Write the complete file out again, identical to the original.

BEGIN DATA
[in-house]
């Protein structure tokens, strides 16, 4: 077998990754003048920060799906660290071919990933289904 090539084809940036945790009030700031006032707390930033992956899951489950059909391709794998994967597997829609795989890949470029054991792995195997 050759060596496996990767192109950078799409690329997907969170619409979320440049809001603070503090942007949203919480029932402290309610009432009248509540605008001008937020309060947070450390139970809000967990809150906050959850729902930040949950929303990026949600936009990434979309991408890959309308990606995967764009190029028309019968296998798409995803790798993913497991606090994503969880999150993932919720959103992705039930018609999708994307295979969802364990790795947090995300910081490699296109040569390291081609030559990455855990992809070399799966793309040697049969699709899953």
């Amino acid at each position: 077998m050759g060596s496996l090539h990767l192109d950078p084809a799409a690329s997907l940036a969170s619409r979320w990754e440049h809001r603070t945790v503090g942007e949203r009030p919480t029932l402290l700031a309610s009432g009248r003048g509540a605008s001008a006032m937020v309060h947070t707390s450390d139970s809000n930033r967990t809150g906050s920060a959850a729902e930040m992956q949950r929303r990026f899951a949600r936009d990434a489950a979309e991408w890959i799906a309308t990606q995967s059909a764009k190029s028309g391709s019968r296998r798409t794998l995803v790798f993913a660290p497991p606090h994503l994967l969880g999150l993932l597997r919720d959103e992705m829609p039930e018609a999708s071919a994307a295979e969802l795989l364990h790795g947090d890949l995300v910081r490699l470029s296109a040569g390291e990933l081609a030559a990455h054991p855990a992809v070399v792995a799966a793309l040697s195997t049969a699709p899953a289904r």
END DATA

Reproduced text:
[in-house]
């Protein structure tokens, strides 16, 4: 077998990754003048920060799906660290071919990933289904 090539084809940036945790009030700031006032707390930033992956899951489950059909391709794998994967597997829609795989890949470029054991792995195997 050759060596496996990767192109950078799409690329997907969170619409979320440049809001603070503090942007949203919480029932402290309610009432009248509540605008001008937020309060947070450390139970809000967990809150906050959850729902930040949950929303990026949600936009990434979309991408890959309308990606995967764009190029028309019968296998798409995803790798993913497991606090994503969880999150993932919720959103992705039930018609999708994307295979969802364990790795947090995300910081490699296109040569390291081609030559990455855990992809070399799966793309040697049969699709899953």
């Amino acid at each position: 077998m050759g060596s496996l090539h990767l192109d950078p084809a799409a690329s997907l940036a969170s619409r979320w990754e440049h809001r603070t945790v503090g942007e949203r009030p919480t029932l402290l700031a309610s009432g009248r003048g509540a605008s001008a006032m937020v309060h947070t707390s450390d139970s809000n930033r967990t809150g906050s920060a959850a729902e930040m992956q949950r929303r990026f899951a949600r936009d990434a489950a979309e991408w890959i799906a309308t990606q995967s059909a764009k190029s028309g391709s019968r296998r798409t794998l995803v790798f993913a660290p497991p606090h994503l994967l969880g999150l993932l597997r919720d959103e992705m829609p039930e018609a999708s071919a994307a295979e969802l795989l364990h790795g947090d890949l995300v910081r490699l470029s296109a040569g390291e990933l081609a030559a990455h054991p855990a992809v070399v792995a799966a793309l040697s195997t049969a699709p899953a289904r």